So often we assume that everyone is fixed in their opinion and there's no point in trying to reason with people who don't already agree with us. Yes, some people willfully remain unreachable no matter how many facts or how much logic you present them with, but there are plenty who simply need to have their view broadened a bit in order to choose to see something a different way.

These folks restore my faith in people.

So do the veterans who speak out in support of the players protesting and the police officers who support the call for reform in their ranks.

So do the commenters who can't get past their view of the flag and anthem as sacred and untouchable, but who engage in respectful discussion about it anyway.

And so do the countless activists who have these discussions all the time, somehow without draining themselves completely.

Conversations with reasonable people can and should drown out the name-callers and the trolls. When we focus on positive and productive interactions, we can find hope for humanity—even in the comments section.

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Judy Vaughan has spent most of her life helping other women, first as the director of House of Ruth, a safe haven for homeless families in East Los Angeles, and later as the Project Coordinator for Women for Guatemala, a solidarity organization committed to raising awareness about human rights abuses.

But in 1996, she decided to take things a step further. A house became available in the mid-Wilshire area of Los Angeles and she was offered the opportunity to use it to help other women and children. So, in partnership with a group of 13 people who she knew from her years of activism, she decided to make it a transitional residence program for homeless women and their children. They called the program Alexandria House.

"I had learned from House of Ruth that families who are homeless are often isolated from the surrounding community," Judy says. "So we decided that as part of our mission, we would also be a neighborhood center and offer a number of resources and programs, including an after-school program and ESL classes."

She also decided that, unlike many other shelters in Los Angeles, she would accept mothers with their teenage boys.

"There are very few in Los Angeles [that do] due to what are considered liability issues," Judy explains. "Given the fact that there are (conservatively) 56,000 homeless people and only about 11,000 shelter beds on any one night, agencies can be selective on who they take."

Their Board of Directors had already determined that they should take families that would have difficulties finding a place. Some of these challenges include families with more than two children, immigrant families without legal documents, moms who are pregnant with other small children, families with a member who has a disability [and] families with service dogs.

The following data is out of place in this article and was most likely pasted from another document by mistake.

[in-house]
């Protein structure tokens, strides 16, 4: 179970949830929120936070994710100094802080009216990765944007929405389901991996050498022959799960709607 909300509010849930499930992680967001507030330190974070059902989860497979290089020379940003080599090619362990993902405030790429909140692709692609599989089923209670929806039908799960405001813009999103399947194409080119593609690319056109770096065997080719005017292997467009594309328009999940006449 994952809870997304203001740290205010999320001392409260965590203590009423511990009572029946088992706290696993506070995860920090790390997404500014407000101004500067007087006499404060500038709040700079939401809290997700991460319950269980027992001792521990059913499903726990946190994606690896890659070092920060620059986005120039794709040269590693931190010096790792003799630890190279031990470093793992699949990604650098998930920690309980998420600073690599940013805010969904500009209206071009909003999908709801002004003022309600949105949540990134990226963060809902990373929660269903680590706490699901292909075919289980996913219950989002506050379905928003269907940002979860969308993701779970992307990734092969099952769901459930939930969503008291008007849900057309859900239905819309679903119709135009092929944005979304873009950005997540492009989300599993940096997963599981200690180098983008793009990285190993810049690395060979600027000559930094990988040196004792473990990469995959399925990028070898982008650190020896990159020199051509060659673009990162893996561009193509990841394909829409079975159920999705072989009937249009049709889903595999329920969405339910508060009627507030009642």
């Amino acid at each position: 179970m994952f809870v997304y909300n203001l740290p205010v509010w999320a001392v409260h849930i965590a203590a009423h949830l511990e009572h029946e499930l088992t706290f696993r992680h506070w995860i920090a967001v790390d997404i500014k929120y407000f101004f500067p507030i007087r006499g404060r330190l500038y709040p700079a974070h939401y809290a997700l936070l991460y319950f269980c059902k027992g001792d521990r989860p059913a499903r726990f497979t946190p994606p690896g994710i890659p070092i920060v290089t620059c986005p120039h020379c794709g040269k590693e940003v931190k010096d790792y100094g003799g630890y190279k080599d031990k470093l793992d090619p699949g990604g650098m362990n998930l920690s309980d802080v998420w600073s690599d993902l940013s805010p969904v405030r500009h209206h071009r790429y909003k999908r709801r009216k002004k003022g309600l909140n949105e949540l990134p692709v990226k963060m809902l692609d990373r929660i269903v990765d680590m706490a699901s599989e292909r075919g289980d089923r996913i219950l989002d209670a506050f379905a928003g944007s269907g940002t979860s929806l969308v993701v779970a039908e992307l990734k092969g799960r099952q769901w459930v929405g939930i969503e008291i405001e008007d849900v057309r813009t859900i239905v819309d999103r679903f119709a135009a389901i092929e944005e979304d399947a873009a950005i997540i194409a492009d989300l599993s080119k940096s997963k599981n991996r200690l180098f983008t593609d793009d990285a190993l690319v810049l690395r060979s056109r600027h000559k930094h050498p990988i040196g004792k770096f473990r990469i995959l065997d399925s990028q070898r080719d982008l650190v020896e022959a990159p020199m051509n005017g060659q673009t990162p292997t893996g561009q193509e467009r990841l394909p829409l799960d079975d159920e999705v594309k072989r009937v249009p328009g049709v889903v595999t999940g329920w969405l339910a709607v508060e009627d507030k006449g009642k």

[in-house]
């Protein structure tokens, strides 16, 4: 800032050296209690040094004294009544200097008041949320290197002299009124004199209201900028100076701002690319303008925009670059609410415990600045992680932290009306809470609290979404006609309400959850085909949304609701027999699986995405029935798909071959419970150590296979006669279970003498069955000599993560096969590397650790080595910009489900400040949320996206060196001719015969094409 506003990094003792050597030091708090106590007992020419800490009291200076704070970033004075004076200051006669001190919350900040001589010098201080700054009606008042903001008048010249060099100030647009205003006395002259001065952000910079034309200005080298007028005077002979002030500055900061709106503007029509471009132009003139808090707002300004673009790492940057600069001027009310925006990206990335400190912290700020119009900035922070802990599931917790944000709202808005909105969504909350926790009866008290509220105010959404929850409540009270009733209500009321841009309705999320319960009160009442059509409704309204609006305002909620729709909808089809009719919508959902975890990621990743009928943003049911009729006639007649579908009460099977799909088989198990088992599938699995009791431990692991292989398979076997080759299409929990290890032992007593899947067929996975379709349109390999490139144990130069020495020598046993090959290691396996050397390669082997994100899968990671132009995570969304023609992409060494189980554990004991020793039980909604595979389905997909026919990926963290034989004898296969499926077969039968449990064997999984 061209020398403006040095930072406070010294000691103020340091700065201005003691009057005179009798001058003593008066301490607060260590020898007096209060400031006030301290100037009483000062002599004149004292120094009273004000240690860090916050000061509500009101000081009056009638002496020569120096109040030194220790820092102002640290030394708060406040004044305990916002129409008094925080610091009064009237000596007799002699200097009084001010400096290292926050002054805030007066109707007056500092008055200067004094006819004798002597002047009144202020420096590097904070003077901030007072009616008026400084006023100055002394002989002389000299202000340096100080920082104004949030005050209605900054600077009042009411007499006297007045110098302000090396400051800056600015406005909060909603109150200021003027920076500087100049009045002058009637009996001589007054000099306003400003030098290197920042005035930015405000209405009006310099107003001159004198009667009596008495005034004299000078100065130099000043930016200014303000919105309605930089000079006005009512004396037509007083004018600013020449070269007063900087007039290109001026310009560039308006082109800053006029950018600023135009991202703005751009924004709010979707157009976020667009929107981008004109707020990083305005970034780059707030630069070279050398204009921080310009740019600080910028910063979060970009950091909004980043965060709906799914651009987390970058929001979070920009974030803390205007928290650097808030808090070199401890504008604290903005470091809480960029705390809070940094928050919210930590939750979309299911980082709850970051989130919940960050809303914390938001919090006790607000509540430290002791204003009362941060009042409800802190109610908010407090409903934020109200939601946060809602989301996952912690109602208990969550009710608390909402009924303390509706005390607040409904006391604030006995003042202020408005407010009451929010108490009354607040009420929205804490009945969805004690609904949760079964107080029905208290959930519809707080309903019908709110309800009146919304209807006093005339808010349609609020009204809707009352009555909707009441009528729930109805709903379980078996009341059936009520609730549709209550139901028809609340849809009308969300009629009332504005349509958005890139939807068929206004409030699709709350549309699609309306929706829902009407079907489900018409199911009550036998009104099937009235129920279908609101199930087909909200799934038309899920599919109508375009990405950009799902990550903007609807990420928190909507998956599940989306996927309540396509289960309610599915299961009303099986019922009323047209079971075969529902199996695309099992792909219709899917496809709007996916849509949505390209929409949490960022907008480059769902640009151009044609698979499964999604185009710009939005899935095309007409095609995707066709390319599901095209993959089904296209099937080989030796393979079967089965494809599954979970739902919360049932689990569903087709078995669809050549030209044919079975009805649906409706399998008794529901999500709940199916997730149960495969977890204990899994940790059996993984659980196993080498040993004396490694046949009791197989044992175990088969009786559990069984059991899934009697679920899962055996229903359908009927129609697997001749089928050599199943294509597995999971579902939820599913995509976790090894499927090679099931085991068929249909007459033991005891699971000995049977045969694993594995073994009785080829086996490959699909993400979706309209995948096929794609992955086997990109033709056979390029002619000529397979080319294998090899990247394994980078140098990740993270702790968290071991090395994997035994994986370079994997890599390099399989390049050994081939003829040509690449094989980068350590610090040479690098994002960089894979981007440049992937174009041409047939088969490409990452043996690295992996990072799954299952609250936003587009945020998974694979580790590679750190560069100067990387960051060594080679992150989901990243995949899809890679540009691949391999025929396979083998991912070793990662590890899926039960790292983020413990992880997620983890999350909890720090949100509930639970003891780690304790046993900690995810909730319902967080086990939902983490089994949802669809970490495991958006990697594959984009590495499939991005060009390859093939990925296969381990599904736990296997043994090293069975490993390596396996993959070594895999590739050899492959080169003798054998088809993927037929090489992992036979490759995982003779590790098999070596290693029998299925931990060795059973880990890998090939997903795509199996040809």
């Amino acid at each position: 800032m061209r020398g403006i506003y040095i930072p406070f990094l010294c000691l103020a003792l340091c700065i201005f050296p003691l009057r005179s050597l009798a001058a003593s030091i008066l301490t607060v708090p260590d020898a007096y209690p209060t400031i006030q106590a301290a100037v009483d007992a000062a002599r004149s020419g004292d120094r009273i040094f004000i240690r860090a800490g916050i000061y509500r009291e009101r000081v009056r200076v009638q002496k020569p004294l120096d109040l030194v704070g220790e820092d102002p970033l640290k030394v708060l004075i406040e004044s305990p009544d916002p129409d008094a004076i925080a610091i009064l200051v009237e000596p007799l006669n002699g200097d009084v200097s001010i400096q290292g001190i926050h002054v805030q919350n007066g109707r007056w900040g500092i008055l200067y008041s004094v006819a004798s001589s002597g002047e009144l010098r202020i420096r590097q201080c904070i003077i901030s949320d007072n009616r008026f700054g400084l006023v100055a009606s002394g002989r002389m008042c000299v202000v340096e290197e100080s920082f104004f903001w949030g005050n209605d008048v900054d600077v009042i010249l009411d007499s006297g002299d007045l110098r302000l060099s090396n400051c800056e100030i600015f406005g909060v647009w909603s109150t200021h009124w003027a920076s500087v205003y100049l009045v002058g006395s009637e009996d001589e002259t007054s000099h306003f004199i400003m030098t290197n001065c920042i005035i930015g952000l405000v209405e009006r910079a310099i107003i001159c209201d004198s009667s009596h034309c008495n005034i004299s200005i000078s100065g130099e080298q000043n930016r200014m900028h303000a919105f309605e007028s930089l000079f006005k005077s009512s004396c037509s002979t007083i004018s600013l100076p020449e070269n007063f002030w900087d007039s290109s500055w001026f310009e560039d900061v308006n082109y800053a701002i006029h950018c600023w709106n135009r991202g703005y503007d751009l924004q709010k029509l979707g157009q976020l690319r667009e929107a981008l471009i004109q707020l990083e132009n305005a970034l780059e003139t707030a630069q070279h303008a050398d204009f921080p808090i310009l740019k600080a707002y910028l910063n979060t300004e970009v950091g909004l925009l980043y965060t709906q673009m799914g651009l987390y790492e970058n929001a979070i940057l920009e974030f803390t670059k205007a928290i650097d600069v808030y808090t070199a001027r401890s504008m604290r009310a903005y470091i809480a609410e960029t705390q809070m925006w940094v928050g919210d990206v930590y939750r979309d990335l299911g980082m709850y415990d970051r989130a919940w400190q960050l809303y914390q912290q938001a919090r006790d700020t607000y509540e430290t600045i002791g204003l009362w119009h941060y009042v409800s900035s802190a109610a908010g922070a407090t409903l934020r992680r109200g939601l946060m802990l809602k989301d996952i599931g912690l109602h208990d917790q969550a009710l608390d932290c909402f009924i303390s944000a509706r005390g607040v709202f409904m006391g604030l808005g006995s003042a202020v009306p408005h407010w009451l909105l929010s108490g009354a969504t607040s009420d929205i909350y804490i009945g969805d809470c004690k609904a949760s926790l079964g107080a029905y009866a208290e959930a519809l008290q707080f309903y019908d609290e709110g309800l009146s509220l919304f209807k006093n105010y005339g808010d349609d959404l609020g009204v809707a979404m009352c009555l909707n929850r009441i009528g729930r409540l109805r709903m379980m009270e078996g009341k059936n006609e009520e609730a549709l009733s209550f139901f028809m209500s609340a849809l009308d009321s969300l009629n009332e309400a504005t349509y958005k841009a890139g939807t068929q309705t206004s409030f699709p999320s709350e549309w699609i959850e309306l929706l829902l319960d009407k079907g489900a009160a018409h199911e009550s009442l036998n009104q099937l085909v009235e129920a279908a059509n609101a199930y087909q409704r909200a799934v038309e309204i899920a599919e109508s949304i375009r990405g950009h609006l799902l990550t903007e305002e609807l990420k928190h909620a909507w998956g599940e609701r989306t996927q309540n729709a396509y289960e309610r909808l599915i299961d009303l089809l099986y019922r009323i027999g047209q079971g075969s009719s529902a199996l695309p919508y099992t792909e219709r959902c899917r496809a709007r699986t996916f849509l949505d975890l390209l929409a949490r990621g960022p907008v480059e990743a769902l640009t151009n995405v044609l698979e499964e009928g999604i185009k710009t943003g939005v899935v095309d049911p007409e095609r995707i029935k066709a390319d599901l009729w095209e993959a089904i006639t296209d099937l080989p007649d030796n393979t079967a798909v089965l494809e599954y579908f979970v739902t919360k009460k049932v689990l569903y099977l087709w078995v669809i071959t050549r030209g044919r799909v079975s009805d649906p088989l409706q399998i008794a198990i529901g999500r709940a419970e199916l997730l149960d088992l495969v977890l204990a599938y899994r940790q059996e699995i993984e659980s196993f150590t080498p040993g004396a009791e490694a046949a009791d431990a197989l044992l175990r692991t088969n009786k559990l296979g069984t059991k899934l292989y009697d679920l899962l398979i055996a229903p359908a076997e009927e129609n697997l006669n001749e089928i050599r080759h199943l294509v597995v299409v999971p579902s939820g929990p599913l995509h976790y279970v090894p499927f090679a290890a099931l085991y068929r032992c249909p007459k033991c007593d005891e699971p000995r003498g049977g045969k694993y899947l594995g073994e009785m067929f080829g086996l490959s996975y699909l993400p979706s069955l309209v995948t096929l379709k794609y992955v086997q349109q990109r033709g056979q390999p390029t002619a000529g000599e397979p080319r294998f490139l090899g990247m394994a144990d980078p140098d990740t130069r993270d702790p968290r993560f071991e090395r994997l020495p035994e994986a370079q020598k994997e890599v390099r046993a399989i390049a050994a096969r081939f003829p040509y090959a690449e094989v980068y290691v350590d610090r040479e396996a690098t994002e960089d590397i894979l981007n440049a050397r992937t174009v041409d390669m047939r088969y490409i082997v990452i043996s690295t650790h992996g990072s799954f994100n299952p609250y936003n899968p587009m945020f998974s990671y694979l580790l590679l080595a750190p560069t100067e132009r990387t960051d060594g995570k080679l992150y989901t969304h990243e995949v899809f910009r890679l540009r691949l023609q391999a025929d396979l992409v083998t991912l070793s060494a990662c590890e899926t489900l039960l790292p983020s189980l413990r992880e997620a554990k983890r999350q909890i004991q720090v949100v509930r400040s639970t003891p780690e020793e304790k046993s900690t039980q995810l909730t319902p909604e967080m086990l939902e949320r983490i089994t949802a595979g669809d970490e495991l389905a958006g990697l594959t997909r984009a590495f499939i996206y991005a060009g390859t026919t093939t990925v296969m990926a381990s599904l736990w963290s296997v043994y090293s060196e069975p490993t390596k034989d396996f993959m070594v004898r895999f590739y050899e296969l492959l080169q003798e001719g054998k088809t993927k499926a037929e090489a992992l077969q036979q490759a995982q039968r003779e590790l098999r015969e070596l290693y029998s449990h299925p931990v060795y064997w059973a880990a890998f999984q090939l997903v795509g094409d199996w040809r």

"Being separated from your son or sons, especially in the early teen years, just adds to the stress that moms who are unhoused are already experiencing," Judy says.

"We were determined to offer women with teenage boys another choice."

Courtesy of Judy Vaughan

Alexandria House also doesn't kick boys out when they turn 18. For example, Judy says they currently have a mom with two daughters (21 and 2) and a son who just turned 18. The family had struggled to find a shelter that would take them all together, and once they found Alexandria House, they worried the boy would be kicked out on his 18th birthday. But, says Judy, "we were not going to ask him to leave because of his age."

Homelessness is a big issue in Los Angeles. "[It] is considered the homeless capital of the United States," Judy says. "The numbers have not changed significantly since 1984 when I was working at the House of Ruth." The COVID-19 pandemic has only compounded the problem. According to Los Angeles Homeless Services Authority (LAHSA), over 66,000 people in the greater Los Angeles area were experiencing homelessness in 2020, representing a rise of 12.7% compared with the year before.

Each woman who comes to Alexandria House has her own unique story, but some common reasons for ending up homeless include fleeing from a domestic violence or human trafficking situation, aging out of foster care and having no place to go, being priced out of an apartment, losing a job, or experiencing a family emergency with no 'cushion' to pay the rent.

"Homelessness is not a definition; it is a situation that a person finds themselves in, and in fact, it can happen to almost anyone. There are many practices and policies that make it almost impossible to break out of poverty and move out of homelessness."